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CICP Compliance Checklist - RKH Accounting CC blog

Johannesburg, 9 December 2019 – The CIPC Compliance Checklist will be implemented by the CIPC from 1 January 2020.

The Compliance Checklist is applicable to all companies, including state-owned companies, non-profit companies, private companies, personal liability companies and public companies. The checklist currently does not apply to close corporations.

The CIPC has, as one of its functions, the monitoring of compliance with the Companies Act 71 of 2008 (“Companies Act”). As part of the monitoring the CIPC is implementing the compliance checklist. The CIPC states that the objectives of the Compliance Checklist are:

 

  • To ensure compliance with the mandatory requirements of the Companies Act;
  • To serve as an educational tool for directors and company secretaries, in guiding them with regards to their responsibilities in terms of the Companies Act;
  • To utilise the Checklist to monitor and regulate proper compliance with the Companies Act and, if trends of non-compliance appear, to act accordingly.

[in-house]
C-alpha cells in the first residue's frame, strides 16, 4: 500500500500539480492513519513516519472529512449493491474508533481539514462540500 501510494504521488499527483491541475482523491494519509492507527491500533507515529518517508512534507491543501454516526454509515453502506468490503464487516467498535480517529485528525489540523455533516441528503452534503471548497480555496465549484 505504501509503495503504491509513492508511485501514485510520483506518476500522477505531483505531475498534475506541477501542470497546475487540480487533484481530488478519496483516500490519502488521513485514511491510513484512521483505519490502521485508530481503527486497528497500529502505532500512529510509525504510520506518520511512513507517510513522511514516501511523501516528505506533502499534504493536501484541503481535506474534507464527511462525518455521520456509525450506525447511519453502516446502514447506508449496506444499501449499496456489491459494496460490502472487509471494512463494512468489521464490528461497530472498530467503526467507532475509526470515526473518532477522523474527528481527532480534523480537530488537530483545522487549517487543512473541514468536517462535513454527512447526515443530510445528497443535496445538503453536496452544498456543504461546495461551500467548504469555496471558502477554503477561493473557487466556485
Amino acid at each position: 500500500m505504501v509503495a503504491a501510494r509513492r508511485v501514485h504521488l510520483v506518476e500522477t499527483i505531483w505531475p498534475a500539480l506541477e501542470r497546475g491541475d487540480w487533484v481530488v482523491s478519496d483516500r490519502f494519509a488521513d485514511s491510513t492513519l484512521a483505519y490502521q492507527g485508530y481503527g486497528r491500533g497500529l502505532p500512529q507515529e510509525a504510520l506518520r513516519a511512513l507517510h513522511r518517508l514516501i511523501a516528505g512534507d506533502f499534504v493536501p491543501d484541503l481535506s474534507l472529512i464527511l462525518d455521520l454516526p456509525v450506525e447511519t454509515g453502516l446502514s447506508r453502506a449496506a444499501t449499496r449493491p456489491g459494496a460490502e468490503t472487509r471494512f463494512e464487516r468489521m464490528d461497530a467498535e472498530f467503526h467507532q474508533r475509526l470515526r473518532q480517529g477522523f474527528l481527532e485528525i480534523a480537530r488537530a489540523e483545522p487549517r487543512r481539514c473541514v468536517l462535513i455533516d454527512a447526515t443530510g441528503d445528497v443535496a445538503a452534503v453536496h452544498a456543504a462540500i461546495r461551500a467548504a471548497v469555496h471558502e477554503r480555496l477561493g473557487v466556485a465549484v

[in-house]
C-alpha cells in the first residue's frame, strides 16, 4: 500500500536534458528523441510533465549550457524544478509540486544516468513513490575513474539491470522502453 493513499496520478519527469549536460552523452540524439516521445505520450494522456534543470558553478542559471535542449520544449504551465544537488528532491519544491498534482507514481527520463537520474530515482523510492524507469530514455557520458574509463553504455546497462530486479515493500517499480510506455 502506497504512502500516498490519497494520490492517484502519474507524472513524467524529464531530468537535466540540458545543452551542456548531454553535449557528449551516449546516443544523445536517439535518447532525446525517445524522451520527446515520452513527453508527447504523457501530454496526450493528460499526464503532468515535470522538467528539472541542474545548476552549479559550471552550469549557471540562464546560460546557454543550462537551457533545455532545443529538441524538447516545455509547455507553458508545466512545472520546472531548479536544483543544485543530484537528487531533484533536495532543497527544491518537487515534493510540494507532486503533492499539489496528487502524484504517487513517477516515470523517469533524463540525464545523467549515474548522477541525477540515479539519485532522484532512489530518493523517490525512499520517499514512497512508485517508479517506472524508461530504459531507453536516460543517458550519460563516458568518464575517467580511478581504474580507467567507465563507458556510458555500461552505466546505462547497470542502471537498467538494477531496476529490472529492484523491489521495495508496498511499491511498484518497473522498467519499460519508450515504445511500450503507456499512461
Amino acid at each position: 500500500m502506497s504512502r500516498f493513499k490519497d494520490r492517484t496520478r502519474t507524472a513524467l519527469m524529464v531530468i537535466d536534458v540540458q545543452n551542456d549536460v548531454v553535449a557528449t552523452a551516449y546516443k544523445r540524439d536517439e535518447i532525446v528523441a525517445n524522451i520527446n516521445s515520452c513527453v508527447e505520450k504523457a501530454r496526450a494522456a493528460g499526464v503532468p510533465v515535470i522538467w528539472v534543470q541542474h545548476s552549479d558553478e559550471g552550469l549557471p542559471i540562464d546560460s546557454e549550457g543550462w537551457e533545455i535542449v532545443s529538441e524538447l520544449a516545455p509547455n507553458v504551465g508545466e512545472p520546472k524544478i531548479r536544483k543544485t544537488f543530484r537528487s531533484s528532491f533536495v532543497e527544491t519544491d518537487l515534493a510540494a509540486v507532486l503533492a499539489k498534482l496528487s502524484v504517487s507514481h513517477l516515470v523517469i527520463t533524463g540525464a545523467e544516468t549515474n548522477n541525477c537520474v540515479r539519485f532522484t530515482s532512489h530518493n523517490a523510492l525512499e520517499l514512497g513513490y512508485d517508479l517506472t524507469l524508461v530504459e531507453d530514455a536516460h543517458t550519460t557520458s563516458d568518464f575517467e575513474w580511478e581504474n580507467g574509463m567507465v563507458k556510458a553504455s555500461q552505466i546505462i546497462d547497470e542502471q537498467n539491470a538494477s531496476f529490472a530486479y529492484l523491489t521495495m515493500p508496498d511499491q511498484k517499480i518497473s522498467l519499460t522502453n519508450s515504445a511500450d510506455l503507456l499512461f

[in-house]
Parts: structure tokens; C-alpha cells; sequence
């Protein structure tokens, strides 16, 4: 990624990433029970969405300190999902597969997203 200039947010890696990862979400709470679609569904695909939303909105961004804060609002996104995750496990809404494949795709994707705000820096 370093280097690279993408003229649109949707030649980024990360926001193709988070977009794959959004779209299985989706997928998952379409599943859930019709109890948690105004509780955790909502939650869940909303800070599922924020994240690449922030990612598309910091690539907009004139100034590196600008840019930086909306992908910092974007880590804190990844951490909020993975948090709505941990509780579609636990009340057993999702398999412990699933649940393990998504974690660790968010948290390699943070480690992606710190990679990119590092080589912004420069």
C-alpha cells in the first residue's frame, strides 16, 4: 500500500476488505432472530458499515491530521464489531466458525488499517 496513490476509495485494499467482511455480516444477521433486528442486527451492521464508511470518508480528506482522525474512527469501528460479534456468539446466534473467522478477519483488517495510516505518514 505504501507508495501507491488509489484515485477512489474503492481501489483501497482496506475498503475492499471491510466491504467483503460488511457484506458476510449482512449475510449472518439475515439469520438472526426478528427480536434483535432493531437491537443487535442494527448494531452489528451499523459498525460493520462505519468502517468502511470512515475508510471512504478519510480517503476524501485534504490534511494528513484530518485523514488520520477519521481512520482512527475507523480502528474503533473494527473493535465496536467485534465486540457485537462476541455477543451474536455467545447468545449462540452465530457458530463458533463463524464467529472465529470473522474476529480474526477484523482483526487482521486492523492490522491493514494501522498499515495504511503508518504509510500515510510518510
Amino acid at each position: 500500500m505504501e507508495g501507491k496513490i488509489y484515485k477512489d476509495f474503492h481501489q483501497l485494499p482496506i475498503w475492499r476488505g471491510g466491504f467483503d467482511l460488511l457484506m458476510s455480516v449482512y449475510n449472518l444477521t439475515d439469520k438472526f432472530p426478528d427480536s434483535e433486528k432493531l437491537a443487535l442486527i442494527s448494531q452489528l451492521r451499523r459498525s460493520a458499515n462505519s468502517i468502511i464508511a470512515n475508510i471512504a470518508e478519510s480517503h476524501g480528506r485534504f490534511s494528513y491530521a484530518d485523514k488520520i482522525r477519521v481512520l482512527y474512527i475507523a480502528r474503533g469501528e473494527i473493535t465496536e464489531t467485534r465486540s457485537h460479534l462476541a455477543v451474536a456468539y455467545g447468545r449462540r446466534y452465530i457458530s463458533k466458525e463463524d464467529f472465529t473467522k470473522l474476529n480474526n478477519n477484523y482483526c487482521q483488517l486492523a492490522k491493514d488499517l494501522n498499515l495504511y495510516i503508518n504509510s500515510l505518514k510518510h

The Compliance Checklist comprises of 24 questions with “yes”, “no” or “not applicable” answer options. Companies are prompted to indicate if they complied with a particular section during the previous calendar year. The questionnaire does not allow respondents an opportunity to explain their responses. The CIPC has indicated that further correspondence regarding particular answers may be e-mailed to COR135.1complaints@cipc.co.za. (The CoR135.1 form is prescribed when reporting an alleged contravention of the Companies Act, but we understand that an e-mail submitted to the proposed address will reach the correct recipients at the CIPC.)

Companies will be required to complete the Compliance Checklist, prior to submitting their annual returns.

Who is responsible?

The Companies Act states that the business and affairs of a company must be managed by or under the direction of the board and the directors take responsibility for compliance with the Companies Act. Directors need to ensure that they are aware of their compliance obligations as the questionnaire only refers to sections of the Companies Act with no further detail or guidance provided on what the compliance requirement(s) in the relevant section is.

When completing the questionnaire companies are reminded that in terms of section 215(2)(e) a person commits an offence if they knowingly provide false information to the Commission and that if a person is convicted on an offence they could be liable to a fine, imprisonment not exceeding 12 months or both a fine and imprisonment in terms of section 216(b).